This weekend saw the commemoration of the start of the First Battle of Passchendaele 100 years ago. The Battle of Passchendaele in 1917 was a long, arduous and murderous affair fought on the Western Front between July and November.
Officially the Third Battle of Ypres or as it became known ‘The Battle of Mud’; early progress ground to an almost standstill in a clinging deep quagmire of mud caused by heavy rain, compounded by a drainage systems that had been smashed to pieces by the bombardment that had preceded the attack. The battle was fought for control of the land to the south and east of the Belgian city of Ypres; however the horror which followed would take lives not just from battle, but drowning in the churned up morass that was once fields. The human cost was immense and while many different assessments have been made, it's likely there were around 500,000 casualties across both sides. The losses were felt in almost every town and village in the UK and throughout what was then the British Empire.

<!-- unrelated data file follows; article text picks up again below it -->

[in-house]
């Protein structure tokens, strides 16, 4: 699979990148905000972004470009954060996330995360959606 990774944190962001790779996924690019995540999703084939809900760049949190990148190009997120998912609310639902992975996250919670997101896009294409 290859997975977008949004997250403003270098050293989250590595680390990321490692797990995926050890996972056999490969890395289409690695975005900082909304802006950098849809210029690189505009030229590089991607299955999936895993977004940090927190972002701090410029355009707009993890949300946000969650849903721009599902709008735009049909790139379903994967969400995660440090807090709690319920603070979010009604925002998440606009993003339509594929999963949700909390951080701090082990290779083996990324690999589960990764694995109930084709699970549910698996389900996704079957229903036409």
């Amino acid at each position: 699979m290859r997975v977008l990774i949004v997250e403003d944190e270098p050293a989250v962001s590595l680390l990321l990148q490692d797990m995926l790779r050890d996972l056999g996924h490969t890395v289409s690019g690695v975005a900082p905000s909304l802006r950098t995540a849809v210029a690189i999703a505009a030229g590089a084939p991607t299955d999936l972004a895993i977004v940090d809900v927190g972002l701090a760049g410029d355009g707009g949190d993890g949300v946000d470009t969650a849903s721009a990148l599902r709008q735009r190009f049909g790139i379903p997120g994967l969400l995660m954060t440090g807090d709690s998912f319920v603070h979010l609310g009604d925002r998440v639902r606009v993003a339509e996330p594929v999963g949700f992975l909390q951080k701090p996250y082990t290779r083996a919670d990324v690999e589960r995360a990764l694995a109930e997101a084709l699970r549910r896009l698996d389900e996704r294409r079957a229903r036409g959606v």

Whilst researching my own family history, I discovered that my Great Uncle George was one of the fallen. Corporal George Joseph Hocking was born on 30 April 1897 in New Cross, London. He was the eldest of George Arthur Thomas and Harriet Maria Hocking. His younger siblings were Albert, Violet, Percy, Edward and Elsie. Prior to 1915, the family moved from Shadwell, London to 72 Henley Road, Ilford. George enlisted with 20th Battalion of the King’s Royal Rifle Corps in 1915 and was subsequently sent to France. George was injured at the Battle of Passchendaele and died of his wounds on 12 October 1917. He was buried at Dozinghem Military Cemetery, Belgium.